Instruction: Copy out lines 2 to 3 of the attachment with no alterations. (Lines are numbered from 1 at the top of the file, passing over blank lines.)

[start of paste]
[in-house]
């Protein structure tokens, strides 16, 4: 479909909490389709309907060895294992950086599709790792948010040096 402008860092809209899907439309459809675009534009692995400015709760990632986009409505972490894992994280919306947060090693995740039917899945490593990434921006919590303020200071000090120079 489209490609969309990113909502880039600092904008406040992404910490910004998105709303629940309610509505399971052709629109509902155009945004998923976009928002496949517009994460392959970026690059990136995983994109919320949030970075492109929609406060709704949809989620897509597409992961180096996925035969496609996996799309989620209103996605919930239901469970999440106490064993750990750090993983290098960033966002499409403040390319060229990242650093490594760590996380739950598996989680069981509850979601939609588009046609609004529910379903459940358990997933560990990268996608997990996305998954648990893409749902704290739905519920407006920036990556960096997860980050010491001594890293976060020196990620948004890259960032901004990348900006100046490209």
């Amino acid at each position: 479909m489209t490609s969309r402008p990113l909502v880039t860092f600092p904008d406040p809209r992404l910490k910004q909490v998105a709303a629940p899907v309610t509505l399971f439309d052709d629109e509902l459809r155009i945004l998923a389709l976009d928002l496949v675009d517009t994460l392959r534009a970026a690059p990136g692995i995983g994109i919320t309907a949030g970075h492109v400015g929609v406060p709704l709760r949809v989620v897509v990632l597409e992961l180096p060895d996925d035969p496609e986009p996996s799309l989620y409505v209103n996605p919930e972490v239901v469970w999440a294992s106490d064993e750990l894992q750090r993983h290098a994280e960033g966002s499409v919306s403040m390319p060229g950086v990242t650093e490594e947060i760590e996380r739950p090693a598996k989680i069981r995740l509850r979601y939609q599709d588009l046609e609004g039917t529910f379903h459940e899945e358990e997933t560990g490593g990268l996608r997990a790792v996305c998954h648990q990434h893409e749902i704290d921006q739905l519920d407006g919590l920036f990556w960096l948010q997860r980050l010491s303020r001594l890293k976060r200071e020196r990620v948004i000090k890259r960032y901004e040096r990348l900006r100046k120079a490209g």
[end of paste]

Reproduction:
């Protein structure tokens, strides 16, 4: 479909909490389709309907060895294992950086599709790792948010040096 402008860092809209899907439309459809675009534009692995400015709760990632986009409505972490894992994280919306947060090693995740039917899945490593990434921006919590303020200071000090120079 489209490609969309990113909502880039600092904008406040992404910490910004998105709303629940309610509505399971052709629109509902155009945004998923976009928002496949517009994460392959970026690059990136995983994109919320949030970075492109929609406060709704949809989620897509597409992961180096996925035969496609996996799309989620209103996605919930239901469970999440106490064993750990750090993983290098960033966002499409403040390319060229990242650093490594760590996380739950598996989680069981509850979601939609588009046609609004529910379903459940358990997933560990990268996608997990996305998954648990893409749902704290739905519920407006920036990556960096997860980050010491001594890293976060020196990620948004890259960032901004990348900006100046490209």
């Amino acid at each position: 479909m489209t490609s969309r402008p990113l909502v880039t860092f600092p904008d406040p809209r992404l910490k910004q909490v998105a709303a629940p899907v309610t509505l399971f439309d052709d629109e509902l459809r155009i945004l998923a389709l976009d928002l496949v675009d517009t994460l392959r534009a970026a690059p990136g692995i995983g994109i919320t309907a949030g970075h492109v400015g929609v406060p709704l709760r949809v989620v897509v990632l597409e992961l180096p060895d996925d035969p496609e986009p996996s799309l989620y409505v209103n996605p919930e972490v239901v469970w999440a294992s106490d064993e750990l894992q750090r993983h290098a994280e960033g966002s499409v919306s403040m390319p060229g950086v990242t650093e490594e947060i760590e996380r739950p090693a598996k989680i069981r995740l509850r979601y939609q599709d588009l046609e609004g039917t529910f379903h459940e899945e358990e997933t560990g490593g990268l996608r997990a790792v996305c998954h648990q990434h893409e749902i704290d921006q739905l519920d407006g919590l920036f990556w960096l948010q997860r980050l010491s303020r001594l890293k976060r200071e020196r990620v948004i000090k890259r960032y901004e040096r990348l900006r100046k120079a490209g």